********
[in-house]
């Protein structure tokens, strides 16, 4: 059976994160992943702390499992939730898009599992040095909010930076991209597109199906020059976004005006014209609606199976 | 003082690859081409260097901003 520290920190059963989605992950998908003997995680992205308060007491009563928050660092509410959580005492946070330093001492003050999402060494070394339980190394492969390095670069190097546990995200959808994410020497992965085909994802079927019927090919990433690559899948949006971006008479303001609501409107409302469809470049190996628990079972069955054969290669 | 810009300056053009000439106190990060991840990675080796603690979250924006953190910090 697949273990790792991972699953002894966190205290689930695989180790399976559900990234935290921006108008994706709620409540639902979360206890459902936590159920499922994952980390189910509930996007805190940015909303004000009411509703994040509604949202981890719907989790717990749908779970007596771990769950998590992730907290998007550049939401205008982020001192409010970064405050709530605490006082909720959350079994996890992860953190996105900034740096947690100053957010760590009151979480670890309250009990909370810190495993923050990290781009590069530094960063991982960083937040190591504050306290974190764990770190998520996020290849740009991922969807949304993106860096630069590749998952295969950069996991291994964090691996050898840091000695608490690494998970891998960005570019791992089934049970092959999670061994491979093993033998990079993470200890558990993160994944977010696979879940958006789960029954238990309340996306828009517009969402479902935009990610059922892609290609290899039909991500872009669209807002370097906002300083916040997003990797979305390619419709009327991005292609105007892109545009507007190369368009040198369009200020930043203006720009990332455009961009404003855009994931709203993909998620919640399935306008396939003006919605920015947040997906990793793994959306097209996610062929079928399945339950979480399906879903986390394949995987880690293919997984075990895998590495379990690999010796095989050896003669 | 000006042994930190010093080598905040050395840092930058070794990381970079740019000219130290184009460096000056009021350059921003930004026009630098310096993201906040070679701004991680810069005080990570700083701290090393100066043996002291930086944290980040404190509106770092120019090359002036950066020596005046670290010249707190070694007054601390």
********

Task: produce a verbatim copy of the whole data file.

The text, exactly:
[in-house]
């Protein structure tokens, strides 16, 4: 059976994160992943702390499992939730898009599992040095909010930076991209597109199906020059976004005006014209609606199976 | 003082690859081409260097901003 520290920190059963989605992950998908003997995680992205308060007491009563928050660092509410959580005492946070330093001492003050999402060494070394339980190394492969390095670069190097546990995200959808994410020497992965085909994802079927019927090919990433690559899948949006971006008479303001609501409107409302469809470049190996628990079972069955054969290669 | 810009300056053009000439106190990060991840990675080796603690979250924006953190910090 697949273990790792991972699953002894966190205290689930695989180790399976559900990234935290921006108008994706709620409540639902979360206890459902936590159920499922994952980390189910509930996007805190940015909303004000009411509703994040509604949202981890719907989790717990749908779970007596771990769950998590992730907290998007550049939401205008982020001192409010970064405050709530605490006082909720959350079994996890992860953190996105900034740096947690100053957010760590009151979480670890309250009990909370810190495993923050990290781009590069530094960063991982960083937040190591504050306290974190764990770190998520996020290849740009991922969807949304993106860096630069590749998952295969950069996991291994964090691996050898840091000695608490690494998970891998960005570019791992089934049970092959999670061994491979093993033998990079993470200890558990993160994944977010696979879940958006789960029954238990309340996306828009517009969402479902935009990610059922892609290609290899039909991500872009669209807002370097906002300083916040997003990797979305390619419709009327991005292609105007892109545009507007190369368009040198369009200020930043203006720009990332455009961009404003855009994931709203993909998620919640399935306008396939003006919605920015947040997906990793793994959306097209996610062929079928399945339950979480399906879903986390394949995987880690293919997984075990895998590495379990690999010796095989050896003669 | 000006042994930190010093080598905040050395840092930058070794990381970079740019000219130290184009460096000056009021350059921003930004026009630098310096993201906040070679701004991680810069005080990570700083701290090393100066043996002291930086944290980040404190509106770092120019090359002036950066020596005046670290010249707190070694007054601390």